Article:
For the last decade, our family has resided in the Hyde Park neighborhood in Chicago. We lived a couple of blocks from where the Obama’s own a home, right across the street from our synagogue. Hilary Clinton outpolled Donald Trump by a 71% - 25% margin in this area.
At the end of June we upped and moved to a suburb north of Dallas, Texas. Is political whiplash a term?
For the first time in my adult life, I reside in a district with a Republican congressman. When I walk in to the home owner’s association office, Fox News is always on the tube and there are more than a few Make America Great Again caps. One father at our daughter’s school’s kindergarten dance wore a second amendment t-shirt. (While I found this offensive, being just days after Dayton, El Paso and Gilroy, I chose not to confront)
Despite all of this, it is not as solid or deep red as one would be led to believe. We have also seen more than our share of Beto stickers, left over from the senate race.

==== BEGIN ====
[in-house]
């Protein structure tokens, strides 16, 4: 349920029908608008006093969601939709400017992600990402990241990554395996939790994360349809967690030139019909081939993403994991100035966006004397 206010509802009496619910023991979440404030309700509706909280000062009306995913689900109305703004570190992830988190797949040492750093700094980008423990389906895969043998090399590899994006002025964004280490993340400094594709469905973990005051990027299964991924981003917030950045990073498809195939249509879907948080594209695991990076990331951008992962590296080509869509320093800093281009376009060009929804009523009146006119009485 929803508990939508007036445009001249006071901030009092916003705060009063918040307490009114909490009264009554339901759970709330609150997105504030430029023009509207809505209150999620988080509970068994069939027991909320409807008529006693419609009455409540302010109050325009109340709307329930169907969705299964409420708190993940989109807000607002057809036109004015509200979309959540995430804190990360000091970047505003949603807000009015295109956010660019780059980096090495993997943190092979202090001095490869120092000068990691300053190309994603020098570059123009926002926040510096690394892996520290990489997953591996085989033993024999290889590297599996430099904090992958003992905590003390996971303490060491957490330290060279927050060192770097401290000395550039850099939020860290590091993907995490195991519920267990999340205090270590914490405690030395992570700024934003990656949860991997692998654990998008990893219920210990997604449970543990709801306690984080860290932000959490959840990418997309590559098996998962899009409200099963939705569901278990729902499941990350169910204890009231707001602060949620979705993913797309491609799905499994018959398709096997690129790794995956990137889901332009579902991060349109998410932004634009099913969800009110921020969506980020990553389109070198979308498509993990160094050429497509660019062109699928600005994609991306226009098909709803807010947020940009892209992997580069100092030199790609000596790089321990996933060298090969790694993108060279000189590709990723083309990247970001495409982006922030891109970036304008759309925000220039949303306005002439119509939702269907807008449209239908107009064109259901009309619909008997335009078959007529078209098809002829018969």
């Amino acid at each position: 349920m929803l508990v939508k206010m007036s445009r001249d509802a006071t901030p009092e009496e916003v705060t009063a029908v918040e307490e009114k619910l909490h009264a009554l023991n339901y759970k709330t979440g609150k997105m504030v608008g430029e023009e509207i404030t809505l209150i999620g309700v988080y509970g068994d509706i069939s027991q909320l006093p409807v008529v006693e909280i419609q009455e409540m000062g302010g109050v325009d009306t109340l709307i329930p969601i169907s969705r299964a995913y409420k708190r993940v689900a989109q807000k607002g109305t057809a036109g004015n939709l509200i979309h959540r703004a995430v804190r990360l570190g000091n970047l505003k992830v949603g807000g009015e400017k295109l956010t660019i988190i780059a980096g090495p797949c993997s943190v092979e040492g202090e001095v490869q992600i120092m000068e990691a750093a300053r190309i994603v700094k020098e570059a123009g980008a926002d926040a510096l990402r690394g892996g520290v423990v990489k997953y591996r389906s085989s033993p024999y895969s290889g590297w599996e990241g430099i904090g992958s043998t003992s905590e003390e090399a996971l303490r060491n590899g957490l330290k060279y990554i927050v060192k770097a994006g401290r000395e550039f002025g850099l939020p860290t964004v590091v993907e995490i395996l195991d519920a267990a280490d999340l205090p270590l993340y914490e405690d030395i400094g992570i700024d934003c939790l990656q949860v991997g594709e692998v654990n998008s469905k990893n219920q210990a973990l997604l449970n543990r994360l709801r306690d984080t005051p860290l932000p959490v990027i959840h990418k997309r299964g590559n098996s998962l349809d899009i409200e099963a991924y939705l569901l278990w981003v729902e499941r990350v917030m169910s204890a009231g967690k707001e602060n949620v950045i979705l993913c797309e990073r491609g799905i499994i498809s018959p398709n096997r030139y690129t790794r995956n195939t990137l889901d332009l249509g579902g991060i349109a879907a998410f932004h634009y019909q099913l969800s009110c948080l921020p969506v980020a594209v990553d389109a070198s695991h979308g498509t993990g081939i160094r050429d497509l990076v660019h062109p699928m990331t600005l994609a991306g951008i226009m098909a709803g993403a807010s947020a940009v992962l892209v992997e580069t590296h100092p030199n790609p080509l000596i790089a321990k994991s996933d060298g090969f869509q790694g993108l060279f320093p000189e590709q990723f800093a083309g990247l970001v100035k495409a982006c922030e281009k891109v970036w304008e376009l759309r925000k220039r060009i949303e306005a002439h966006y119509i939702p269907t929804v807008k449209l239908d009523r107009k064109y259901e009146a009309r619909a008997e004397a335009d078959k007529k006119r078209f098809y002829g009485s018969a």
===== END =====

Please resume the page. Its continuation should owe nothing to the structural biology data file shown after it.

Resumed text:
According to a friend who runs the Dallas area chamber of commerce, over 150 companies have relocated their headquarters to the area. This movement isn’t just because Texas has a favorable tax structure, the area cities have put allocated funding to education and infrastructure. And this is bringing people from across the political spectrum to the area. And the changing demographics are not just due to immigration, but also domestic migration.
Judging by the parents of my daughter’s classmates, half are from the Chicago area. Met one from the Philadelphia area, and more than a few are from California. Some may have voted Trump in 2016, but there is no guarantee they are going that way next time.
Conversations with other folks and families have been wide ranging, about any number of topics other than politics. People seem to want to avoid the third rail.
While we miss some of the things that made Hyde Park special, our locally owned bookstore, the park that, literally, every child played in so you didn’t really need to schedule play dates, it has been good to get out and see be immersed in a completely different region. Getting to know our neighbors has lessened the impact and healed our political whiplash.
So often we make assumptions about other parts of the country without experience. But after actually taking part in conversations and immersing myself in my new community, I have learned that we are more similar than we think. Every area has extremes – liberal and conservative – but every corner of the country also has citizens who are striving to vote in the best interest of their families and the people of our nation.